Me “Explain to me why that is.”
Matt “You’re a bitch!”
Me “Excuse me?!”
(Interlude for a bunch of slapping, scratching, and pushing.) (Mostly me.)
Matt “Here, I’ll spell it out for you. B I T C H. Bitch!”
Me “You are such a fucking asshole!!”

This ends with me leaving and slamming doors.
We do have pleasant conversations once in a while, though.

The conversation was part of a semi-serious conversation we were having, but then it turned into the above...



Woah. So spaced on the music blog.

We were asked to blog about the best musical performance we've ever seen or about one we'd love to go to. Since my background consists of tons of random country concerts before I was ten, and an N*Sync concert when I was eleven (yes, I'll admit to it), I think I'll say a little something about the performance I would like to see.

Out of my (current) top five bands ('Cause they change a lot):
Linkin Park
Three Days Grace
A Perfect Circle

I would have to say I would love to attend a Linkin Park concert that features their Minutes to Midnight album. Although, all of their albums are great.

Just to be in the crowd while they're on stage performing the songs they've created and nurtured to become what they are would be amazing. Their lyrics are always rythmic and inspirational to me.

To be able to hear Chester Bennington belt out Leave Out All the Rest with the accompanying music would probably give me chills.

I believe music should connect to you on a higher level and Linkin Park's music does that for me. I have a little something I like to call MADD, Music Attention Deficit Disorder, where I skip every single song within the first 45 seconds of play. Linkin Park is the only band whose music I could listen to endlessly. I've popped in one of their albums and I am able to play it repeatedly for hours without skipping one single song. My friends make fun of me for it. =P

They also act as a sort of muse for me. I do some of my best writing and drawing while listening to them.



So I have quite a few half started blogs that I probably should finish and post... They've been sitting in my drafts for a while now and most of them aren't very relevant anymore. :(

Oh well. I'm going to finish and post them anyway. :D
On to the first belated blog...

What is love?

I find the entire topic of love quite interesting because the definition of love is so ambiguous. Not only does every individual have their own opinion of what it is, there are also so many different types of love. Erotic love, parental love, child love, pet love, friend love, sibling love, a love for pastimes, a love of feelings, love for the past, etc… And each form of love is different for each person. One person may feel a strong connection with their mom or dad, and another may not get along with either their mom or dad, but both people can still love their parents.

Like Plato’s Symposium, each individual has their own opinion of what love is. The entire world could sit down together after dinner and discuss what they think love is and we’d get a very large variety of answers (although, that would take a very long time to sit around, get drunk, and listen to 7 billion people). And like in Carson McCuller’s “A Tree. A Rock. A Cloud.”, the idea of love should start from the bottom and move up the ladder, so to speak. Eventually, the meaning of love and caring will sink in and you will graduate to the top of the ladder, but, until then, love is a slow process.

Don’t we all start out when we’re kids with a pet rock or some toy that we carry around everywhere with us? And then we eventually move on from that toy to another one? And on and on until we’re teenagers and in love with fictional characters or movie stars? And then eventually, we’re in high school and find ourselves drooling over the cute guy (or girl) in the front row?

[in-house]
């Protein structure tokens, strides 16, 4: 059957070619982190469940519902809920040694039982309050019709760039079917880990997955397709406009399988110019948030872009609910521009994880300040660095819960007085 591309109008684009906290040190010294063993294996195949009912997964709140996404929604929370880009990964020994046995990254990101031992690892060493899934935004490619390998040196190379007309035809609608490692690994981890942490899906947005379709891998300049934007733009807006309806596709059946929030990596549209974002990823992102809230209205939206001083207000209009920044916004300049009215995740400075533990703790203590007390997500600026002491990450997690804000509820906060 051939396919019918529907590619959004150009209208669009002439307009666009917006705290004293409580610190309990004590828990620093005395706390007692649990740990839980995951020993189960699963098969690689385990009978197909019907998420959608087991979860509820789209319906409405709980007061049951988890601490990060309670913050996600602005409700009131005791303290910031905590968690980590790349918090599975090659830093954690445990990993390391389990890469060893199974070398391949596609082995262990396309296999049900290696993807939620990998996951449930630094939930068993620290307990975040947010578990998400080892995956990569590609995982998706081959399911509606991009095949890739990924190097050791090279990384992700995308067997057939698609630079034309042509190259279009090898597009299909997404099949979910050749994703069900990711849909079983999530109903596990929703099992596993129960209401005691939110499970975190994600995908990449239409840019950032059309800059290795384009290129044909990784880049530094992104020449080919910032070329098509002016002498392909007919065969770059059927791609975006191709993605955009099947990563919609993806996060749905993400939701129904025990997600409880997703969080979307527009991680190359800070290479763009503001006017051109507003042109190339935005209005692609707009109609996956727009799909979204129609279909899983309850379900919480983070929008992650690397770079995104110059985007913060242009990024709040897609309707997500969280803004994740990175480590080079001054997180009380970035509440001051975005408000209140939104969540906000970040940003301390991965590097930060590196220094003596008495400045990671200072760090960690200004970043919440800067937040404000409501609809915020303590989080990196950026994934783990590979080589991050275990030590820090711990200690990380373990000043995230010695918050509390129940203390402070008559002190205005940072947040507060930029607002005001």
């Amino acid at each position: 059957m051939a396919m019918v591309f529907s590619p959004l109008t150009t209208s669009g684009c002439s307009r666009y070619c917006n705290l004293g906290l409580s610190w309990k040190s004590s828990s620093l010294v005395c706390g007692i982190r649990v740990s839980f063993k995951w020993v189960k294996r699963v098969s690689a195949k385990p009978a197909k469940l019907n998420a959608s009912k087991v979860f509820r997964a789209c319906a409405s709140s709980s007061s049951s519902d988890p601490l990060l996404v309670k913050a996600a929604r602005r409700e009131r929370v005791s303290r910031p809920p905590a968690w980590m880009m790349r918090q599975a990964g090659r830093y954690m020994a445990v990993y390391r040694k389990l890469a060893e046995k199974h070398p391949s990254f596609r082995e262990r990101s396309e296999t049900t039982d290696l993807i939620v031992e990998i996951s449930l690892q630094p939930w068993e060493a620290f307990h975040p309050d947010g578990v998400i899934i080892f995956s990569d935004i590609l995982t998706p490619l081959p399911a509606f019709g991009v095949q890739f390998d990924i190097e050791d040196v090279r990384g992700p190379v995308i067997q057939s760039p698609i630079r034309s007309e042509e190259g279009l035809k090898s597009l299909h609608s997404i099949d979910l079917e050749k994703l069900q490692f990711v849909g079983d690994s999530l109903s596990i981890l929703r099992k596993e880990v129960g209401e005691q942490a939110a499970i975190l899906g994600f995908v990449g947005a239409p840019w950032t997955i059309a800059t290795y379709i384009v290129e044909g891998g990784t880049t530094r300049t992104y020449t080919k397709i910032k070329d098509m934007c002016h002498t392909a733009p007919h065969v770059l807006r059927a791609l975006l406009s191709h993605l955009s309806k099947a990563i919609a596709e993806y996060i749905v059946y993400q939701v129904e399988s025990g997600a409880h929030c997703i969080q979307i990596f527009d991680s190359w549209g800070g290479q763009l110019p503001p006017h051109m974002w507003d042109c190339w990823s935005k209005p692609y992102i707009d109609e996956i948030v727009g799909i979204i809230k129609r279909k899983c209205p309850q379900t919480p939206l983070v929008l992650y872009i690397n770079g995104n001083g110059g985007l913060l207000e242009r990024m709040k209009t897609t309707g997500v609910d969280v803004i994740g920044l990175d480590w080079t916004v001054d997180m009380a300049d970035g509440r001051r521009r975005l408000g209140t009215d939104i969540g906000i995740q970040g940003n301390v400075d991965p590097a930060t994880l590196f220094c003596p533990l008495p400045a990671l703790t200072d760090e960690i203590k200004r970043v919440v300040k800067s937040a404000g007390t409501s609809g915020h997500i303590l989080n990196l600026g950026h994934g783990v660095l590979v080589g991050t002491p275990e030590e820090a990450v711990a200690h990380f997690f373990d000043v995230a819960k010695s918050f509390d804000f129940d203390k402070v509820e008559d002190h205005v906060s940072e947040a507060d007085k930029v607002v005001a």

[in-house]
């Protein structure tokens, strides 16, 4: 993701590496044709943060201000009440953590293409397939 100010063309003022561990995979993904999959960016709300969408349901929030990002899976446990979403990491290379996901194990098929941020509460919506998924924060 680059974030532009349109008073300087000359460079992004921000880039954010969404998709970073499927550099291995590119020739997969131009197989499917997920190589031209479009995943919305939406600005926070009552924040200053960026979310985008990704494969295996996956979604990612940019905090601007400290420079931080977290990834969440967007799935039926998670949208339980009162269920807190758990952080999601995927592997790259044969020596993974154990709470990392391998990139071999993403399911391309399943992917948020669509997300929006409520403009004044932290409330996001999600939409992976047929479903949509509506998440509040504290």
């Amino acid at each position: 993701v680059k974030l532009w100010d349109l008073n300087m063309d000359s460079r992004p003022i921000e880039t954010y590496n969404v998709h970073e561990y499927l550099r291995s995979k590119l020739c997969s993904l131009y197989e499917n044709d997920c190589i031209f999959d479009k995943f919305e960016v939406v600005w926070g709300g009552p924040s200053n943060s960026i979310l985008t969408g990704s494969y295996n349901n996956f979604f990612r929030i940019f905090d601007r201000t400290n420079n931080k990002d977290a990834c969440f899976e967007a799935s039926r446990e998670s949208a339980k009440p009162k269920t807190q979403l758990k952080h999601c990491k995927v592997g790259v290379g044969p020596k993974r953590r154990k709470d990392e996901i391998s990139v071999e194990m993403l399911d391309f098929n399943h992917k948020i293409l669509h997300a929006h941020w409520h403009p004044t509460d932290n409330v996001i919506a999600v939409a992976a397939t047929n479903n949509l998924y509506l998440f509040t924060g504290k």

Sometimes love can get confused with infatuation or obsession, but aren’t those in themselves types of love? They’re viewed in public society as unhealthy forms of love, but don’t they fall under the same category that “healthy” love does?

In Joyce Carol Oates’ “Where Are You Going, Where Have You Been?”, the guy in the jalopy, Arnold Friend, kind of obsesses over the main character, Connie, and tries to take her--Hades and Persephone style. Is it a form of love, though? Or is just a creepy stalking?

Another reference to what I think is a semi-unhealthy obsession in fiction is the--dun dun dun--Twilight Series by Stephenie Meyer. Does anybody else think that Bella Swan’s infatuation with Edward Cullen is anything more than serious obsession? And what about Edward Cullen’s desire for Bella? If I didn’t love the books so much, I’d think it was ridiculous. But then again, isn’t obsession and desire a part of love? Meyer’s characters seem to make it work. (Though, the series isn't that thought provoking, either.) :)


Comedy Defies

I found Sarah Ruden’s translation of Lysistrata quite entertaining! I actually got to page 12 and had to put the book down to call a friend and giggle about all the bawdy humor going on.
A few of my favorite lines are:

“We’ve even lost those six-inch substitutes,
Those dinky dildos for emergencies.” (109-110)

“From now on, no more penises for you.” (124)

“ANYTHING else for me. I’d walk through fire,
But do without a dick? Be serious!
There’s nothing, Lysistrata, like a dick.” (133-135)

“Sit in our quarters, powdered daintily,
As good as nude in those imported slips,
And-just-slink by, with crotches nicely groomed,
The men will swell right up and want to boink,
But we won’t let them near us, we’ll refuse-
Trust me, they’ll make a treaty at a dash.” (149-154)

“For them, there’s just one place a dildo fits.” (158)

“…They’ll give up-you’ll see
How fast. No husband’s going to like to screw
Unless he knows his woman likes it too.” (164-166)

Now, who wouldn’t find that funny? Aristophanes might be my new hero.

The humor in Lysistrata can even be connected way back to the Homeric Hymns to Hermes. While not as sexual, Hermes did have the first fart joke and he was a devious little thing. He had fun in stealing Apollo’s cattle and we had fun reading it. Therefore…Comedy!

Something else kind of clicked in my head, too. Comedy defies what is “proper”. It’s funny because it goes against the norm and against some of the values we should be upholding. Fart jokes, pranks, sexual humor, etc. really isn’t appropriate in certain settings, but when they do make an appearance at, let’s say, a formal dinner party, would absolutely everyone be able to stifle their laughter? Sometimes, we like to think that we can be “grown up” and “mature” but, truth is, we’re all just as vulgar and comedic as the next guy.

I can only wish I was as funny as Dane Cook, though. =P
I definitely think some of his humor would not be appreciated by "proper" society in certain settings. Here's a few vids to check out.

Dane Cook "B & E"
The sound is a little off with the video, but it's still funny. And sadly, edited.

Dane Cook "One Night Stand"

Dane Cook "Public Restrooms"

Dane Cook "Burger King"
A fan made, animated video.


By Aubrey Beardsley
Lysistrata Haranguing the Athenian Women
By using the body and sex as a weapon, the women were able to overcome their husbands and take their power away from from them.
Men should really start thinking with their heads and hearts rather than their phallis. =P